Sports are just one of many industries hard hit by the novel coronavirus. The impact goes beyond just the sports teams themselves. Sports is an economy on its own. Many industries depend on the popularity of professional leagues like the NFL and NBA, as well as college basketball and football, for their continued success.
This includes the ad-supported broadcast and cable television industries. As viewers move towards streaming apps for scripted entertainment, live sports is one of the few ways broadcasters have an edge against “disruptors” like Netflix (NASDAQ:NFLX). But, with sports on hiatus until the pandemic subsides, major broadcasting names are taking a hit.
It’s not all bad news for these ad stocks. The NFL plans to start their 2020 season on schedule in September. The NBA also plans to return later this year. However, it remains to be seen whether the 2020 NCAA football season will be canceled. Things remain up in the air for the 2020-2021 NCAA basketball season as well.
Even if only college-level sports are cancelled this fall, it could still be bad news for sports broadcasters. College football generates billions in television revenue. Without popular sports like this on the air, it’s going to be tough for national and regional-level sports broadcasters.
There are many ad stocks that could be affected by a continued sports hiatus. Here are three names that could see the largest impact:
Will continued cancellations of sports hurt these stocks going forward? Let’s dive in and find out.
As I discussed last month, DIS stock has its fair share of coronavirus headwinds. But beyond troubles in the company’s theme park and theatrical motion picture business is the impact of sports cancellations on their ESPN unit.
ESPN has already seen revenue losses due to the pandemic. With the NBA suspending its season, the sports broadcasting giant lost around $600 million in ad revenue. If the NBA doesn’t return this fall, the network could see additional losses.
But potential revenue losses go beyond professional basketball. If college football winds up being cancelled this fall, expect more pain for their top and bottom lines. The same could be said about college basketball, which is another key sport on the network’s television and streaming platforms.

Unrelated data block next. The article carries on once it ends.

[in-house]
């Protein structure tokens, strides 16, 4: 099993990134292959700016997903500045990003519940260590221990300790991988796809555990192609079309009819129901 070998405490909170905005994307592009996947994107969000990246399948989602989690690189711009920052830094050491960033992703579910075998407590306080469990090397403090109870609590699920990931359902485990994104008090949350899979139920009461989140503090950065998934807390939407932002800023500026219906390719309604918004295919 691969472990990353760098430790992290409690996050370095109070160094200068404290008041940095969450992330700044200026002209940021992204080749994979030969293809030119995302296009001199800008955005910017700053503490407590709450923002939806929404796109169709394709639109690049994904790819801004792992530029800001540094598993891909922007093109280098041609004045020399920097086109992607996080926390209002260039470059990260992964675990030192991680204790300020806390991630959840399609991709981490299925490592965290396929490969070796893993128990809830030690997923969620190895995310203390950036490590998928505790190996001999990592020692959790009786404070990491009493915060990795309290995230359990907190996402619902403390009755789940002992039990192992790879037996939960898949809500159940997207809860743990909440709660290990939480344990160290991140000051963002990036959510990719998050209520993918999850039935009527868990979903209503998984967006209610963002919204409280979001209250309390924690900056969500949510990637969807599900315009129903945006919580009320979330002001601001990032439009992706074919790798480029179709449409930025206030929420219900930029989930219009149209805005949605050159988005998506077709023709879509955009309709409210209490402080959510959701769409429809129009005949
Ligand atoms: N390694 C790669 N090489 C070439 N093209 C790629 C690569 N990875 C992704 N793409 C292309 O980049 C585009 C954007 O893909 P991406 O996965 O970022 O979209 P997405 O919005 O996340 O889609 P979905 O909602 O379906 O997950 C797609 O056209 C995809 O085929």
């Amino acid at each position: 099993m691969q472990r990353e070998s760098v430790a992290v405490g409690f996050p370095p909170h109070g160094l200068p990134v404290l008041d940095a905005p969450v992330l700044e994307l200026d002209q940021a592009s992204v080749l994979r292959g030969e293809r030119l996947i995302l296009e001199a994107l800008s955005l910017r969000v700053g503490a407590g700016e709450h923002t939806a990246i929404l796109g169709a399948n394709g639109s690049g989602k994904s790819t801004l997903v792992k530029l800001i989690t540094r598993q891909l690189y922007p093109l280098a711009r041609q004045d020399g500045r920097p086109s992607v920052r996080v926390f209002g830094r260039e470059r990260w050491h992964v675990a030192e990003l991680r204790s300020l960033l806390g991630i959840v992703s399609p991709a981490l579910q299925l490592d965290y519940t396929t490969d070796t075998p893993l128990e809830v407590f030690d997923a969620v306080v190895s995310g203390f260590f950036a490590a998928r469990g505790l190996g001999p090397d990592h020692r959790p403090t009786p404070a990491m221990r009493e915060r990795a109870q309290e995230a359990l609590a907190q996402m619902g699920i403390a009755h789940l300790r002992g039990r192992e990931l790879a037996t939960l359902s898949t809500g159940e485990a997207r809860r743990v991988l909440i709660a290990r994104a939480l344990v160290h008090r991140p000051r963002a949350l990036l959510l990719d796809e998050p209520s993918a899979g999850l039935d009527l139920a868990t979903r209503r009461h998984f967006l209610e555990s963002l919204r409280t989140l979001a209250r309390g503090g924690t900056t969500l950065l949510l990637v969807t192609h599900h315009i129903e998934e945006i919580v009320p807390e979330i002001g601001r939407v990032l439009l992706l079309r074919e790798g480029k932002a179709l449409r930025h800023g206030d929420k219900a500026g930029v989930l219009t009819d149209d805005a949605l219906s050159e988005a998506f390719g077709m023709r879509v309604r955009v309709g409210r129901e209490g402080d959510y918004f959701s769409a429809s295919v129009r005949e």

To top it all off, subscription revenue could take a hit as well. Both in terms of subscriber revenue from cable TV, as well as subscriber revenue for ESPN+.
U.S. households could be using the coronavirus as good reason to cut the cord. Given the sports network generates most of its revenue from “affiliate fees” paid by the cable companies, the potential ad revenue losses could pale in comparison to potential losses from cord cutting.
With this in mind, Disney stock could experience more trouble, even as other things return to normal post-pandemic.
Fox Corporation (FOX)
After selling its content business to Disney, FOX stock has become a pure play in broadcasting. Not only via its ownership of the Fox broadcast network and major Fox affiliates, but also via their ownership of national sports channels like FS1.
Granted, Fox is more than just sports programming. But it does make up a big part of their overall audience. In short, it makes sense the company disclosed in a March 31 SEC filing that the pandemic could materially impact their underlying business.
But with the NFL starting on schedule, how bad could things be? Sure, the NFL is Fox’s flagship sports programming. Yet, with the television ad market depressed, Fox may not be able to generate as much revenue as they have in prior football seasons.
FOX stock has recovered from its March lows below $20 per share. But, trading around $25 per share today, it’s still far below prior highs above $35 per share. It may be temping to dive into beaten-down ad stocks like this. But with sports still up in the air, it may be not a great time to buy.
Sinclair Broadcast Group (SBGI)
Sinclair Broadcasting owns and/or operates scores of local television stations from coast to coast. As many of their 191 stations are Fox or CBS affiliates, that means heavy exposure to the near-term fortunes of the NFL. But the company’s exposure goes beyond just broadcast stations.
Recent deals have left SBGI stock tied to the fortunes of regional sports networks, or RSNs. Last year, the company partnered with Entertainment Studios to buy Fox Sports Networks from Disney. Also, they purchased an equity stake in the YES Network, which airs New York Yankees games.
To top it all off, Sinclair owns a piece of the Marquee Sports Network, a Chicago-area RSN in partnership with the Chicago Cubs. Unfortunately, this venture launched just weeks before the coronavirus put Major League Baseball on hiatus.
This is bad news in terms of ad revenue. But, like with ESPN, Sinclair could see a larger impact from a decline in affiliate fees. And not just from its stable of regional sports cable networks. In recent years, broadcasters like this company have boosted TV stations revenue via retransmission fees paid by cable operators.
In short, this could be one of the top ad stocks affected by sports cancellations. Keep this in mind, even as SBGI stock trades nearly 50% from where it was back in February.
Thomas Niel, InvestorPlace contributor, as written single-stock analysis since 2016. As of this writing, Thomas Niel did not hold a position in any of the aforementioned securities.